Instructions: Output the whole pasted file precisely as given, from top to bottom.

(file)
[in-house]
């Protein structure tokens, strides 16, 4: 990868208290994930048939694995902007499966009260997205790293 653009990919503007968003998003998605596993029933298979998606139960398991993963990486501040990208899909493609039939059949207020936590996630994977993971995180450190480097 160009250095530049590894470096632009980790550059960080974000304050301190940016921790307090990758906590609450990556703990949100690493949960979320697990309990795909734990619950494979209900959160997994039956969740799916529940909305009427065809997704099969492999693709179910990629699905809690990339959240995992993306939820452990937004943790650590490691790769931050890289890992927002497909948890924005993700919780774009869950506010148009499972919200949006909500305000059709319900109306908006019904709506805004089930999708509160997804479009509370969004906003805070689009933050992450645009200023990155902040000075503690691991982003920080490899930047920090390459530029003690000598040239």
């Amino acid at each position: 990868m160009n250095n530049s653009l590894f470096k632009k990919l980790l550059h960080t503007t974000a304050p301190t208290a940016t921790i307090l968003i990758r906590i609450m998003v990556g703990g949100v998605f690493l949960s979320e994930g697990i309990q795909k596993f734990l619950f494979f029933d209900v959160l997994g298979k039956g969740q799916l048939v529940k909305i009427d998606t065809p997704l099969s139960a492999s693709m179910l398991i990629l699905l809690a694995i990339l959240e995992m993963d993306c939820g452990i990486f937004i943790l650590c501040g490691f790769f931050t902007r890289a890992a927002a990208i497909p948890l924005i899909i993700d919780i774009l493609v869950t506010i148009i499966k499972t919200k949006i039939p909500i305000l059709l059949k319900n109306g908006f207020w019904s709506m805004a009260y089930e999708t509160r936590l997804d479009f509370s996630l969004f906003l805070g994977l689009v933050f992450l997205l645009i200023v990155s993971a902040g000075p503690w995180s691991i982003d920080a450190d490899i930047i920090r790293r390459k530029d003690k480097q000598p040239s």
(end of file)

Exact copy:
[in-house]
């Protein structure tokens, strides 16, 4: 990868208290994930048939694995902007499966009260997205790293 653009990919503007968003998003998605596993029933298979998606139960398991993963990486501040990208899909493609039939059949207020936590996630994977993971995180450190480097 160009250095530049590894470096632009980790550059960080974000304050301190940016921790307090990758906590609450990556703990949100690493949960979320697990309990795909734990619950494979209900959160997994039956969740799916529940909305009427065809997704099969492999693709179910990629699905809690990339959240995992993306939820452990937004943790650590490691790769931050890289890992927002497909948890924005993700919780774009869950506010148009499972919200949006909500305000059709319900109306908006019904709506805004089930999708509160997804479009509370969004906003805070689009933050992450645009200023990155902040000075503690691991982003920080490899930047920090390459530029003690000598040239």
């Amino acid at each position: 990868m160009n250095n530049s653009l590894f470096k632009k990919l980790l550059h960080t503007t974000a304050p301190t208290a940016t921790i307090l968003i990758r906590i609450m998003v990556g703990g949100v998605f690493l949960s979320e994930g697990i309990q795909k596993f734990l619950f494979f029933d209900v959160l997994g298979k039956g969740q799916l048939v529940k909305i009427d998606t065809p997704l099969s139960a492999s693709m179910l398991i990629l699905l809690a694995i990339l959240e995992m993963d993306c939820g452990i990486f937004i943790l650590c501040g490691f790769f931050t902007r890289a890992a927002a990208i497909p948890l924005i899909i993700d919780i774009l493609v869950t506010i148009i499966k499972t919200k949006i039939p909500i305000l059709l059949k319900n109306g908006f207020w019904s709506m805004a009260y089930e999708t509160r936590l997804d479009f509370s996630l969004f906003l805070g994977l689009v933050f992450l997205l645009i200023v990155s993971a902040g000075p503690w995180s691991i982003d920080a450190d490899i930047i920090r790293r390459k530029d003690k480097q000598p040239s």